KINSHASA, Nov 22 (Reuters) - A journalist working for a U.N.-backed radio station in eastern Democratic Republic of Congo was shot dead on Friday night, the radio station and a spokesman for the U.N. peacekeeping force said.
He was the second Radio Okapi reporter to be killed in the South Kivu provincial capital Bukavu in the past 18 months.
"Once again a Radio Okapi journalist has been killed in Bukavu. Didace Namujimbo was killed by a shot to the head by unknown assailants on Friday night near his home," Radio Okapi said on its website on Saturday.
Kevin Kennedy, a U.N. spokesman in the capital Kinshasa, said he had no indication who may have killed Namujimbo.
"We don't know what the circumstances were. He was returning to his house last night and we understand he was shot dead," Kennedy said.
Radio Okapi, named after a rare zebra-like animal found in Congo's vast forests, was set up with U.N. help to promote access to information as part of efforts to end a regional war that engulfed the huge country from 1998-2003.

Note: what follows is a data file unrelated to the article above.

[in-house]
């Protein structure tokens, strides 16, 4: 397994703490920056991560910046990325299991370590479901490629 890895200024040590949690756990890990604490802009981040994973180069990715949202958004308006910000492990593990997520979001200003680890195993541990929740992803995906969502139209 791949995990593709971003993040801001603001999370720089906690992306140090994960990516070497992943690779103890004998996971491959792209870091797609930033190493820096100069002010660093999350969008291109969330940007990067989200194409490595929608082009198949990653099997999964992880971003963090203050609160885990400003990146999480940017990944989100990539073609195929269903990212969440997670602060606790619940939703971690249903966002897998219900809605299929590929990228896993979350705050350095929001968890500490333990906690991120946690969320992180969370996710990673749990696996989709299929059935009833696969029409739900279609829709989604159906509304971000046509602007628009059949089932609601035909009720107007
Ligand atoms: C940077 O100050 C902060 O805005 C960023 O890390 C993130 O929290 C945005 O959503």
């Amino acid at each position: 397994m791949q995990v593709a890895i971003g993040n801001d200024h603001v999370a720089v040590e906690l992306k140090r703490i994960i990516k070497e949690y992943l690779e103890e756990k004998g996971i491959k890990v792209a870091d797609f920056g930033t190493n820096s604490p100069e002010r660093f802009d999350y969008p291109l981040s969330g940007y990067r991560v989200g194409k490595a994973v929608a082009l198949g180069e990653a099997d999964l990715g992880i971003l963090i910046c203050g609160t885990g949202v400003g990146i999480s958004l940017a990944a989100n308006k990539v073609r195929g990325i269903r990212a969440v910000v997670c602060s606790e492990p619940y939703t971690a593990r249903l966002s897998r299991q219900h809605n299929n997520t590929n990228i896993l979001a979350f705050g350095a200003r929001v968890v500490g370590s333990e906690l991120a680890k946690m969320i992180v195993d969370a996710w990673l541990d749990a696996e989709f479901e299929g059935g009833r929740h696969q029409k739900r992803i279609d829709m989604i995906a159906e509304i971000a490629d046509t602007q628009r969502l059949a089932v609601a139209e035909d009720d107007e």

A peace deal to end the fighting led to elections and the withdrawal of six foreign armies dragged into the war.
But fighting between the chaotic national army and rival militias, including fighters from neighbouring Rwanda and Uganda, has continued in eastern parts of Congo, including at times in South Kivu which lies on the Rwandan border.
Recent months have seen heavier fighting in neighbouring North Kivu province, where renegade Tutsi rebel leader Laurent Nkunda launched an offensive late last month against the provincial capital Goma and other towns.
Nkunda has pulled his Tutsi fighters back from frontline positions in recent days after talks with a U.N. mediator but is consolidating his power in some of the towns he captured early in the offensive.
Paris-based press freedom watchdog Reporters Sans Frontieres ranks the former Belgian colony in the bottom 15 percent of countries worldwide in terms of media freedom.
"Political tensions run high and the media, often dependent on parties competing for power and unscrupulous businessmen, are frequently targets of sometimes deadly score-settling," the group said in its 2008 annual report on Congo.
(Reporting by David Lewis and Alistair Thomson; Editing by Angus MacSwan)
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